Central Park 5 prosecutor resigns from nonprofit boards

FILE- In this March 26, 1988 file photo, prosecutor Linda Fairstein, left, is shown during a news conference in New York. Fairstein was the top Manhattan sex crimes prosecutor when five teenagers were wrongly charged with the 1989 rape and beating of a woman jogging in New York's Central Park. Since the release of the Netflix series "When They See Us," a miniseries that dramatizes the events surrounding the trial, she has resigned from at least two nonprofit boards as backlash from the case intensified. Seated at the table from left are Fairstein, District Attorney Robert Morgenthau, and Ellen Levin, whose daughter Jennifer Levin was murdered in 1986. (AP Photo/Charles Wenzelberg, File)

A former prosecutor in the Central Park Five case has resigned from at least two nonprofit boards as backlash intensified following the release of the Netflix series "When They See Us," a miniseries that dramatizes the events surrounding the trial

NEW YORK — A former prosecutor in the Central Park Five case has resigned from at least two nonprofit boards as backlash intensified following the release of the Netflix series "When They See Us," a miniseries that dramatizes the events surrounding the trial.

On Tuesday, the president of Vassar College posted a letter on its website saying that Linda Fairstein had resigned as a Board of Trustees member.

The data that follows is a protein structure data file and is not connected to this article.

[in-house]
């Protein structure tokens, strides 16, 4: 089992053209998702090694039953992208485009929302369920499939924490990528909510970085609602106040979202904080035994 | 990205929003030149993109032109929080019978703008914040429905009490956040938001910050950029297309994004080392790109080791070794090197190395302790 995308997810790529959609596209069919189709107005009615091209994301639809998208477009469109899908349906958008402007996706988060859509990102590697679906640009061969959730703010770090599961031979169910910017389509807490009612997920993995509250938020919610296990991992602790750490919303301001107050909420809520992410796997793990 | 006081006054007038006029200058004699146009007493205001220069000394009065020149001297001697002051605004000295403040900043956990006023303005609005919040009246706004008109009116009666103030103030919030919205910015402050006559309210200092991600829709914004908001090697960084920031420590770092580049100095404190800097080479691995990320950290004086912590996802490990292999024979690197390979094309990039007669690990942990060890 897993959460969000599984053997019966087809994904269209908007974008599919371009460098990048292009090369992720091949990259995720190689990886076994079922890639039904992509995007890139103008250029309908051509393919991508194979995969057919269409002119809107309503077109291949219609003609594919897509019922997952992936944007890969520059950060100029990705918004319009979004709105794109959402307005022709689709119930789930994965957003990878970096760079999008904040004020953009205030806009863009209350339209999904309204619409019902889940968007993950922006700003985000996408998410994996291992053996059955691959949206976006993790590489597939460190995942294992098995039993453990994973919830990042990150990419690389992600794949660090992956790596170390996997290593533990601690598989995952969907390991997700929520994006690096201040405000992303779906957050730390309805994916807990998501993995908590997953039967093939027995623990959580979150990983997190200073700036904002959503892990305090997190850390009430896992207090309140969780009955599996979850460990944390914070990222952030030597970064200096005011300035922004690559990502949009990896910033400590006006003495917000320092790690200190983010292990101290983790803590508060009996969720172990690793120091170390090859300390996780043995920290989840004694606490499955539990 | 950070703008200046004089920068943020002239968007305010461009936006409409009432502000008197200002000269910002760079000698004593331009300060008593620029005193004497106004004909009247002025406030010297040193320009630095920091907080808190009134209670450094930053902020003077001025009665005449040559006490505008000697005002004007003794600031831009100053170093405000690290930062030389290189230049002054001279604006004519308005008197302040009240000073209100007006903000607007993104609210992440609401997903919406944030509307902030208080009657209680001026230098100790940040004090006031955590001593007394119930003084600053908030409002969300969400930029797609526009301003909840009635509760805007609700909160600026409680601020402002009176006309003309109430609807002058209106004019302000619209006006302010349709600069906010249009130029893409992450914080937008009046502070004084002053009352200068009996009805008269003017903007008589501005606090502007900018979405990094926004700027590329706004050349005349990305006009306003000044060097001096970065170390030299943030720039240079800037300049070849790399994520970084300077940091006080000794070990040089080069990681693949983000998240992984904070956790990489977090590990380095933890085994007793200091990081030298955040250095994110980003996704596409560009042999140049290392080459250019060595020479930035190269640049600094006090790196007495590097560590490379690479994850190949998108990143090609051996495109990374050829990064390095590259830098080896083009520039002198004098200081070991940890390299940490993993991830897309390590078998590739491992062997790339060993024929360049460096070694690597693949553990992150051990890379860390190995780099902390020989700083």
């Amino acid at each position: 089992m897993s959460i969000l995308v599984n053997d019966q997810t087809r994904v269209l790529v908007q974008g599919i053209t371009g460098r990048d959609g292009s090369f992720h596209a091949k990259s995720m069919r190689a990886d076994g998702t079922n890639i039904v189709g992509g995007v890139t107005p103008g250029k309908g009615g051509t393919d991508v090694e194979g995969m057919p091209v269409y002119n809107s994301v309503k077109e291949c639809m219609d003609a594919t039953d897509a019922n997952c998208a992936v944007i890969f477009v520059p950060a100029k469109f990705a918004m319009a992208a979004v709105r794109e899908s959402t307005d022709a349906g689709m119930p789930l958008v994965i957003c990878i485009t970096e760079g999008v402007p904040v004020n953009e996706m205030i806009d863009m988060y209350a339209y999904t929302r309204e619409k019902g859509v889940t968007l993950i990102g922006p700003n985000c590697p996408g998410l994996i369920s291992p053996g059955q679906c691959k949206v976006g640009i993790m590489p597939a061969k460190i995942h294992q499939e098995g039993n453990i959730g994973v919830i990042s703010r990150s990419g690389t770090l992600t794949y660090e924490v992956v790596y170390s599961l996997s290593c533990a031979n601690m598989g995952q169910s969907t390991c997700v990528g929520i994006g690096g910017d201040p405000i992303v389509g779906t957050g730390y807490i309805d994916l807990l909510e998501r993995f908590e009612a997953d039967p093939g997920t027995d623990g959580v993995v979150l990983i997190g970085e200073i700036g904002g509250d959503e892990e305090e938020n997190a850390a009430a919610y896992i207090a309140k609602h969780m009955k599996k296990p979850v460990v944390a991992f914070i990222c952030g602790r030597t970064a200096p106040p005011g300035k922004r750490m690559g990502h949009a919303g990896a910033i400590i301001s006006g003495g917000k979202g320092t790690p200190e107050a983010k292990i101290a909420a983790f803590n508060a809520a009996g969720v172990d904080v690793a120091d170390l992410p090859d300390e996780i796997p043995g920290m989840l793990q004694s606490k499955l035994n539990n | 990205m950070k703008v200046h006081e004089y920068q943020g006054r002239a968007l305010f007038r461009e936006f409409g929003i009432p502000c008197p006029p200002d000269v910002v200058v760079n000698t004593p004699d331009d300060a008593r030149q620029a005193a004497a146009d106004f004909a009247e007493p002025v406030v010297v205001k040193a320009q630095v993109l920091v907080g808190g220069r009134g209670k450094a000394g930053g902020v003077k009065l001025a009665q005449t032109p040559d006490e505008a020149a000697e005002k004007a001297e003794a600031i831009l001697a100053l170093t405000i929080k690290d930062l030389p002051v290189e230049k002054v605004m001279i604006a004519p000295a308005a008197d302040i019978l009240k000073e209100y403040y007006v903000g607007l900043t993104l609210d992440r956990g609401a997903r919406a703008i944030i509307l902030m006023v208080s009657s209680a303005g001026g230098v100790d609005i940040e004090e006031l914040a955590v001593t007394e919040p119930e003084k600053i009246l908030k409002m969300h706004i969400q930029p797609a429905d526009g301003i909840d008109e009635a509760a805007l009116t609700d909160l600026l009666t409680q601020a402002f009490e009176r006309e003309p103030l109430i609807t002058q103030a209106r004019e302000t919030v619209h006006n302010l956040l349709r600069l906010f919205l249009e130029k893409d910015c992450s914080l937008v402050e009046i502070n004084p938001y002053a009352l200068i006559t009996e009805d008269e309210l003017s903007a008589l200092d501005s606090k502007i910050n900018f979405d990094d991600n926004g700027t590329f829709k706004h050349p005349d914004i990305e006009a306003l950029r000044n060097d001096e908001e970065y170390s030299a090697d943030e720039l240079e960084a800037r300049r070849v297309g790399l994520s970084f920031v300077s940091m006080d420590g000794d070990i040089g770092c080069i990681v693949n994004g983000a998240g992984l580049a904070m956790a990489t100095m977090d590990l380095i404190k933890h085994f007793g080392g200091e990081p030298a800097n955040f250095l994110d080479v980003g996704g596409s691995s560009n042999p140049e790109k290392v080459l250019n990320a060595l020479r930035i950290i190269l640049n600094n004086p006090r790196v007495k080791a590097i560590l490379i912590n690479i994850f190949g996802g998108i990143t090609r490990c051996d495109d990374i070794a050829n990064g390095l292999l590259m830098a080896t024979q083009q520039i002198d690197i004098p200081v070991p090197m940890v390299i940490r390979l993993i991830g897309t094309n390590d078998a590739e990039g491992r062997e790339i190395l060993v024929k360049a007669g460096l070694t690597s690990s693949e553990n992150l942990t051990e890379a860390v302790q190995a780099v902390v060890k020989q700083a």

"I am told that Ms. Fairstein felt that, given the recent widespread debate over her role in the Central Park case, she believed that her continuing as a Board member would be harmful to Vassar," Elizabeth H. Bradley wrote.

The victims-services agency, Safe Horizon, also confirmed Fairstein's resignation on Tuesday, thanking her for "her decades of pioneering work on behalf of victims of sexual assault and abuse."

Messages requesting comment from Fairstein were not immediately returned.

Fairstein was the top Manhattan sex crimes prosecutor when five teenagers were charged with the 1989 rape and beating of a female investment banker jogging in Central Park.

The attack became a national symbol of urban mayhem at a time when New York City's murder rate was nearing its historical peak.

The teens said they were coerced into confessing their involvement in the attack. Their convictions were overturned in 2002 after convicted murderer and serial rapist Matias Reyes confessed to committing the crime alone, and DNA linked him to it.

Fairstein observed the boys' 1989 interrogation, conducted by another prosecutor and police. She didn't personally try the case.

Since its collapse, she has denied the teens were coerced and has defended authorities' conduct in the case, explored in a 2013 documentary by Ken Burns.

The city reached a roughly $41 million settlement with the five the next year, while not admitting any wrongdoing.

In an interview with the New York Post published on Tuesday, Fairstein said she also resigned from the boards of God's Love We Deliver and Joyful Heart Foundation, a group founded by actress Mariska Hargitay that helps survivors of sexual assault, domestic violence and child abuse.

Messages requesting comment from these groups were not immediately returned.

Fairstein told the Post she was forced to act due to the "mob-mentality reaction" to the Netflix series, which has sparked a #CancelLindaFairstein movement and calls to withhold funding.

"Each of these organizations does great work," she said. "It's so foolish of the bullies to punish the charities. Totally pig-headed and stupid."

Last year, the Mystery Writers of America withdrew a major honor from Fairstein, known for her best-selling novels featuring prosecutor Alex Cooper, after other authors condemned her role in the Central Park Five case.

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Associated Press writer Jennifer Peltz contributed to this report.

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